Cause, whenever you throw that much money at something, you better be prepared for something to be thrown back. Overall, I liked this one better the second time around. I'm a bit more familiar with the story, and I have more of a feel for the way Fitzgerald writes.
I really enjoy the character of Gatsby this time around and love Daisy a little bit less. The one thing I disliked in round 1 and have disliked every time I go through this novel is the language.
It just seems SO over-the-top and flowery. It really just takes forever to say anything in this book. Like this: So we beat on, boats against the current, borne back ceaselessly into the past. It was the kind of voice that the ear follows up and down, as if each speech is an arrangement of notes that will never be played again. Gatsby turned out all right at the end; it is what preyed on Gatsby, what foul dust floated in the wake of his dreams that temporarily closed out my interest in the abortive sorrows and short-winded elations of men.
Ultimately, this one was not the one for me. Maybe I'll give it another shot in a couple of years Blog Instagram Twitter View all 62 comments.
This is a good book, though it is so ridiculously overrated. There are so many great books out there that will never get the attention they deserve. They will be forgotten and their wisdom heard by only a select few who are willing to go looking for it.
So it annoys me when books like this are acclaimed by critics and readers alike as the best pieces of fiction in existence when they are not. Anyway, rant over. The thing I like most about The Great Gatsby is the This is a good book, though it is so ridiculously overrated.
As such this is a book that can easily be skimmed over. The plot is basic and relatively unengaging and consequently I think an inattentive reader has a lot to miss here. The way people perceive us is not how we truly are and sometimes individuals actively work towards creating a desired appearance for the outside world. What Gatsby creates for the outside is a dream, an ideal life that looks perfect. However, scratch the surface and it is so very, very, clear that not everything is perfect.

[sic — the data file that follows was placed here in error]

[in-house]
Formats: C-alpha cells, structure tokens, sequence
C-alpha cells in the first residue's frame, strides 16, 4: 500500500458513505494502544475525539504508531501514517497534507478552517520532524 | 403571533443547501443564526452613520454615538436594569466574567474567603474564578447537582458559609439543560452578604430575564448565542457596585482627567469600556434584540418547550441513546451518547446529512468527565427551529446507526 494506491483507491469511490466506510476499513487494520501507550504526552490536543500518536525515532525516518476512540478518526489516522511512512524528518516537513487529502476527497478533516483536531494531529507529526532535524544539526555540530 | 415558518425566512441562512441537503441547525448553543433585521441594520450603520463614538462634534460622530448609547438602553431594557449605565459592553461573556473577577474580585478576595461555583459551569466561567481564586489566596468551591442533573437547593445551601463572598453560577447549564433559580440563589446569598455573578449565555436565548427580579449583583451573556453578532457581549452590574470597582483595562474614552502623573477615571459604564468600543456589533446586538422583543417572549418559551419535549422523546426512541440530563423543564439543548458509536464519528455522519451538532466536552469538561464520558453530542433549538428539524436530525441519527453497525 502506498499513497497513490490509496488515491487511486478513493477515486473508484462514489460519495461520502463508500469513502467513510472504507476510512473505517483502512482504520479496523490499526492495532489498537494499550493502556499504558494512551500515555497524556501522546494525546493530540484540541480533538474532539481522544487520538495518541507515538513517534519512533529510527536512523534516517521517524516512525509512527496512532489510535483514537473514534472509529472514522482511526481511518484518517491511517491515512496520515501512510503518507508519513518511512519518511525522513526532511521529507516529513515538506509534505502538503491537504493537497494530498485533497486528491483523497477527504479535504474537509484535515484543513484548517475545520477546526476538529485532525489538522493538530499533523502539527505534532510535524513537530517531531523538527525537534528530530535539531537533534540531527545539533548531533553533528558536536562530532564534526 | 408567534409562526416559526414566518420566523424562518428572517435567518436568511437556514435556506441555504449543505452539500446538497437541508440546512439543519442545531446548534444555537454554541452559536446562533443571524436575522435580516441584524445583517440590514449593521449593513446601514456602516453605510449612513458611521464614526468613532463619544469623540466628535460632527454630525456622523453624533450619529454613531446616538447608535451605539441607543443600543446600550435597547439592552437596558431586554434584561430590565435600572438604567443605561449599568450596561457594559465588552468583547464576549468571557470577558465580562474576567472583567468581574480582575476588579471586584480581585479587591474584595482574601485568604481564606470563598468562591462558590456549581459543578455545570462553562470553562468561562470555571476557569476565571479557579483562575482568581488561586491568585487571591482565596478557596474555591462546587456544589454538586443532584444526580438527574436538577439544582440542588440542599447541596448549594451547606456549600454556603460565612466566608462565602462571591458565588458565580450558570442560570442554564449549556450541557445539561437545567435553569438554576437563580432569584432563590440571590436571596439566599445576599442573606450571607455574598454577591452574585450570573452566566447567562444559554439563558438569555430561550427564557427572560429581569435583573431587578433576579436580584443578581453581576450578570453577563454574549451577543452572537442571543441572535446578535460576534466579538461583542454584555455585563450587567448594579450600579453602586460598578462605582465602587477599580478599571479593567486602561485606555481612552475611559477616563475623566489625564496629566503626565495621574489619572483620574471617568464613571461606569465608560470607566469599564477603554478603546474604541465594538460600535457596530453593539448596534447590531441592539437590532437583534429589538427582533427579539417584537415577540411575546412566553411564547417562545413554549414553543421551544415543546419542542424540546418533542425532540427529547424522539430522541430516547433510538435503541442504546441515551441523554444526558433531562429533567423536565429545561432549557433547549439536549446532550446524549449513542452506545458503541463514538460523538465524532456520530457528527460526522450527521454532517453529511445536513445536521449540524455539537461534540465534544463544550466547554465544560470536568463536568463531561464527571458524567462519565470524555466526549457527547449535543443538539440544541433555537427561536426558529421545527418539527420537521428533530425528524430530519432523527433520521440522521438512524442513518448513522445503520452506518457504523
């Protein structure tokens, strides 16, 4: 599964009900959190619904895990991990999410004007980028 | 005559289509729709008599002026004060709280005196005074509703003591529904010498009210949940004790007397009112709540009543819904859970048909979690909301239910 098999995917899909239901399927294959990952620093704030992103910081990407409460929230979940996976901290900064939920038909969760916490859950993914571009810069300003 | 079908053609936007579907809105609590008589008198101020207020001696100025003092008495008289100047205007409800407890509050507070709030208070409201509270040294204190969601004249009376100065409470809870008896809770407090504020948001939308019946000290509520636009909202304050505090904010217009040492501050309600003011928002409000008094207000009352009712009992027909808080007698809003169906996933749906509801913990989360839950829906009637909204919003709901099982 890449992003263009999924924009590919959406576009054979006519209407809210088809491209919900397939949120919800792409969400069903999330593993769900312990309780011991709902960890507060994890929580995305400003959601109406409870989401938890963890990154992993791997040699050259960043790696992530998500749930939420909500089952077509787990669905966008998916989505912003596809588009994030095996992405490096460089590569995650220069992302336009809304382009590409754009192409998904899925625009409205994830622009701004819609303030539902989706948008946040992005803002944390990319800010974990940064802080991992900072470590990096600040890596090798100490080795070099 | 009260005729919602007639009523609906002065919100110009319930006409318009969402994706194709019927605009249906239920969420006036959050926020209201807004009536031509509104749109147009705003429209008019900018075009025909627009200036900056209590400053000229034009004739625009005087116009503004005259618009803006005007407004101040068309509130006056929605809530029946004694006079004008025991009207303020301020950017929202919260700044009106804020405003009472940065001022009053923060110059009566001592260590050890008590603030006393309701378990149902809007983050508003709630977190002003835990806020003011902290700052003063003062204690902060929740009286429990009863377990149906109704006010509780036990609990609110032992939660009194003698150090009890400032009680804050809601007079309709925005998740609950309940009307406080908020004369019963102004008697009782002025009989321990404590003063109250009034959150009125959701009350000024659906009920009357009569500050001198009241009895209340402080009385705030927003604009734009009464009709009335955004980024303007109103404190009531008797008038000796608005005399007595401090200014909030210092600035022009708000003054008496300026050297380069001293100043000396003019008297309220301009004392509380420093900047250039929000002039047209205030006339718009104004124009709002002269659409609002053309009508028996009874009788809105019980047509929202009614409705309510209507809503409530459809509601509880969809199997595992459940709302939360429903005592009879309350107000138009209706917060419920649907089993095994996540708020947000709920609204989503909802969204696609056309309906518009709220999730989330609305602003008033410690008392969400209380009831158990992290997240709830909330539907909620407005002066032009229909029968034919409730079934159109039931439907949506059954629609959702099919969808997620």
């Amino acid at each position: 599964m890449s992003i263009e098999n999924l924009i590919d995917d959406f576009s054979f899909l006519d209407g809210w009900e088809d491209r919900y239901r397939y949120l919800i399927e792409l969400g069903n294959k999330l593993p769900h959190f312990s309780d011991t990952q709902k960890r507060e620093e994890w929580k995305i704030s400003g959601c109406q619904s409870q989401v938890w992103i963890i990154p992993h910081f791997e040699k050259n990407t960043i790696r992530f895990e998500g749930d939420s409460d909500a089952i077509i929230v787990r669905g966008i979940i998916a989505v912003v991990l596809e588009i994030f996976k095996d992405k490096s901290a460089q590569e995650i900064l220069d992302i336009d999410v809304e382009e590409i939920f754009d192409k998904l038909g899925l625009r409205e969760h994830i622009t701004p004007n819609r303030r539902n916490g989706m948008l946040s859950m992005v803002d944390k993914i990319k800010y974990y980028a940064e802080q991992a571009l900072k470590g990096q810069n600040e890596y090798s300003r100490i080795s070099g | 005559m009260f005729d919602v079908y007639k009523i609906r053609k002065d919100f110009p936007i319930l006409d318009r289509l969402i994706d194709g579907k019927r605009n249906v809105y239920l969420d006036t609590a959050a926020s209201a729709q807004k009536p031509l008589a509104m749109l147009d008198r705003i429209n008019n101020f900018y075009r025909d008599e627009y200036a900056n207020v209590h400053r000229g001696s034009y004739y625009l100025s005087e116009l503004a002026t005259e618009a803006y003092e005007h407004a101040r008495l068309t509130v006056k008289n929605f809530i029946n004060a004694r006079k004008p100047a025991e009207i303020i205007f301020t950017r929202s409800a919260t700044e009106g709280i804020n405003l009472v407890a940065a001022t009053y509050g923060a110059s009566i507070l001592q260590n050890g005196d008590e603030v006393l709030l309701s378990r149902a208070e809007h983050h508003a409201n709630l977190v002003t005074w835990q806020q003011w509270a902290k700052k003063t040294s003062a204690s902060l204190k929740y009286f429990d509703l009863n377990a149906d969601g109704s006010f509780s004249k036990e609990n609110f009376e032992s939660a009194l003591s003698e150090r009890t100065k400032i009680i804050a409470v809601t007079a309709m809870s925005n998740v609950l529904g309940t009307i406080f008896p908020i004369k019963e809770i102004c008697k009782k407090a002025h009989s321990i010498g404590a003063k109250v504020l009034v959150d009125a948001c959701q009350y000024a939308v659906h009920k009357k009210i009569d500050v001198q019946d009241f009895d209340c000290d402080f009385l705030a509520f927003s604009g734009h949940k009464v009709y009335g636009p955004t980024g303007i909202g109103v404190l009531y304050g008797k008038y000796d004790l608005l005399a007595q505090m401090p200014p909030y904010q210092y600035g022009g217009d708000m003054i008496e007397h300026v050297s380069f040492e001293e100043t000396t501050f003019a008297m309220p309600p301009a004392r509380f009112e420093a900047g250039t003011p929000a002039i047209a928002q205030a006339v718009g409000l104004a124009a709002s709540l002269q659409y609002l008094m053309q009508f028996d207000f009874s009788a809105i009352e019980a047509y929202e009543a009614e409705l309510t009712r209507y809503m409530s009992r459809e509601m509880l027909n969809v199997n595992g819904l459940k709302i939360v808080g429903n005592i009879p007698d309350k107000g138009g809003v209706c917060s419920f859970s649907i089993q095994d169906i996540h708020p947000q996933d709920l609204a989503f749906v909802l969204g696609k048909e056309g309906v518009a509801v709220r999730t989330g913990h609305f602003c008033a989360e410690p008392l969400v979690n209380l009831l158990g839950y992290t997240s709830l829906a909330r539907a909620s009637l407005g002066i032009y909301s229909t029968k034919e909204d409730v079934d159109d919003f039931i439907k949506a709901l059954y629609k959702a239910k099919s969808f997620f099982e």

It is fickle, egotistical and driven by status and all the silly little symbols that go with it. His success is what society demands success to be; thus, he positions himself into a place where he can chase his true dream. In doing so Gatsby shows us that not everything is as simple as it appears, and that society driven by such monetary values is a dangerous thing because everybody is so detached from what really matters in life. The object of his affections, for example.
I enjoyed The Great Gatsby though I certainly did not love it. Its popularity baffles me to a degree, I can think of books from the same era that deserve far more attention. View all 24 comments. View all 10 comments. Dec 31, LooseLips rated it liked it Recommends it for: The eh Gatsby Classic. THE great American novel. Hmph, so I heard. I suppose it should make one more interested, or at least feel more compelled to read something or re-read as is the case here when it has "classic" and "everyone else loves it!
And has a movie made out of it, though what beloved novel hasn't these days?
So, even though I was never the type to do homewo The eh Gatsby Classic. So, even though I was never the type to do homework, I read The Great Gatsby because it had a neat cover, Fitzgerald is fun to say, and, of course, the legend of Zelda. Unfortunately for Meredyth, my thoughts on Gatsby 10 years ago are pretty similar to the thoughts I have on it today: How pretty. Pretty decedant. How drippy. How zzzzzzzzzzzzzzzzzzzzzzzz. It's not that I was completely uninterested.
It's that my interest was never piqued to the point of really giving a shit. Sure, who doesn't love a hot mysteriously wealthy man with serious heart ache for a serious material girl? What about those rich dudes who may be crooks but no one can figger out how crooked they are exactly because how crooked can you be if you throw such mean hoedowns?!
And when all the other characters are unforgivable bores, I would prefer that my ambiguous, socially mandated narrator manage to keep me awake. What about those three stars? You ask. Well I can't lie. I do think Fitz had a way with words.
I did find that those subtle nuances of the variations in lifestyle during the depression to be very much in effect, and I would be happy to visit any fictional small town called West Egg.
Or East Egg for that matter. And I get the kind of crazy he was going for in his more psychopathic character, George Wilson, who, because he was in love, becomes the bastiOn of normalcy even when he is driven to murder and his own suicide. FSF did manage to be believably compassionate towards his seemingly less insane characters, who are all on the brink of insanity but still made me drowsy.